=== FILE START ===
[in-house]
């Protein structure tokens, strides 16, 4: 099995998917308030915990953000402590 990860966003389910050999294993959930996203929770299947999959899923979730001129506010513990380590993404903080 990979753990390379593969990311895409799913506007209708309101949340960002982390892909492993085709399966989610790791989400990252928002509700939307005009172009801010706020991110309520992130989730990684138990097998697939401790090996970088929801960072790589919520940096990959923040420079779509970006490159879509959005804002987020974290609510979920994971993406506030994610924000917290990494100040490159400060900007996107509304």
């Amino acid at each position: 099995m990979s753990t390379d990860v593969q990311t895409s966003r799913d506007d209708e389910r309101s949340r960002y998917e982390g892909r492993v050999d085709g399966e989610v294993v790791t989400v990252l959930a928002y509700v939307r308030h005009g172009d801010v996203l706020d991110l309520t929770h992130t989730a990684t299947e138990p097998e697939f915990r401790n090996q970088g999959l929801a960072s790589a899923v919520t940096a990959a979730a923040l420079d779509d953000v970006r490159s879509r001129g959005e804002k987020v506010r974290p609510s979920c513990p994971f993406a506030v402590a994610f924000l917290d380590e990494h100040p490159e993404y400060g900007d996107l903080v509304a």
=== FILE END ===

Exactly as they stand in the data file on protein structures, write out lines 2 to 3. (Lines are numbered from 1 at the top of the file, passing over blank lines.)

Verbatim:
């Protein structure tokens, strides 16, 4: 099995998917308030915990953000402590 990860966003389910050999294993959930996203929770299947999959899923979730001129506010513990380590993404903080 990979753990390379593969990311895409799913506007209708309101949340960002982390892909492993085709399966989610790791989400990252928002509700939307005009172009801010706020991110309520992130989730990684138990097998697939401790090996970088929801960072790589919520940096990959923040420079779509970006490159879509959005804002987020974290609510979920994971993406506030994610924000917290990494100040490159400060900007996107509304």
């Amino acid at each position: 099995m990979s753990t390379d990860v593969q990311t895409s966003r799913d506007d209708e389910r309101s949340r960002y998917e982390g892909r492993v050999d085709g399966e989610v294993v790791t989400v990252l959930a928002y509700v939307r308030h005009g172009d801010v996203l706020d991110l309520t929770h992130t989730a990684t299947e138990p097998e697939f915990r401790n090996q970088g999959l929801a960072s790589a899923v919520t940096a990959a979730a923040l420079d779509d953000v970006r490159s879509r001129g959005e804002k987020v506010r974290p609510s979920c513990p994971f993406a506030v402590a994610f924000l917290d380590e990494h100040p490159e993404y400060g900007d996107l903080v509304a």